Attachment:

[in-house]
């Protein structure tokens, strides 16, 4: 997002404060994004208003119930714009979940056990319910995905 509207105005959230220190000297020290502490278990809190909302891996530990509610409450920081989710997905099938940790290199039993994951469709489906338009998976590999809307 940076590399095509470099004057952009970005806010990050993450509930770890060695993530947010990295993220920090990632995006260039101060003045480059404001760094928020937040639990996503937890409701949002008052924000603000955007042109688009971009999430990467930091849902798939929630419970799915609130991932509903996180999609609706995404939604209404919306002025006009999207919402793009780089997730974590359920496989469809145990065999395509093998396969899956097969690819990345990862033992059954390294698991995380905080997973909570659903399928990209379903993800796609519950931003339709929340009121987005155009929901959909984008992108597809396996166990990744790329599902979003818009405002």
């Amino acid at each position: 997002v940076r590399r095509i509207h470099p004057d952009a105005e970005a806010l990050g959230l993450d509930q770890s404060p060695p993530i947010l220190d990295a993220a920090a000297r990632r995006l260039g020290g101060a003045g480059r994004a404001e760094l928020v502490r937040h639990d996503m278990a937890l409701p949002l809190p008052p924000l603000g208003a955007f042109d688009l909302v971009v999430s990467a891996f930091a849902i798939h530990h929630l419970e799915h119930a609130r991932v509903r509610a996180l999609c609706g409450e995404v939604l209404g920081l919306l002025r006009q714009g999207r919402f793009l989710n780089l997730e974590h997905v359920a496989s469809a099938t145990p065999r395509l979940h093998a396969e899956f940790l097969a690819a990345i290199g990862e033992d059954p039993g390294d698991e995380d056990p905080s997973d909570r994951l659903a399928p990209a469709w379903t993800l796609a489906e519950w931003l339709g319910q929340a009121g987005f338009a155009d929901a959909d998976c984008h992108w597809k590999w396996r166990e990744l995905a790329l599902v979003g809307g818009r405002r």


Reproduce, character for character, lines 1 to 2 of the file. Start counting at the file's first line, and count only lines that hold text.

[in-house]
């Protein structure tokens, strides 16, 4: 997002404060994004208003119930714009979940056990319910995905 509207105005959230220190000297020290502490278990809190909302891996530990509610409450920081989710997905099938940790290199039993994951469709489906338009998976590999809307 940076590399095509470099004057952009970005806010990050993450509930770890060695993530947010990295993220920090990632995006260039101060003045480059404001760094928020937040639990996503937890409701949002008052924000603000955007042109688009971009999430990467930091849902798939929630419970799915609130991932509903996180999609609706995404939604209404919306002025006009999207919402793009780089997730974590359920496989469809145990065999395509093998396969899956097969690819990345990862033992059954390294698991995380905080997973909570659903399928990209379903993800796609519950931003339709929340009121987005155009929901959909984008992108597809396996166990990744790329599902979003818009405002």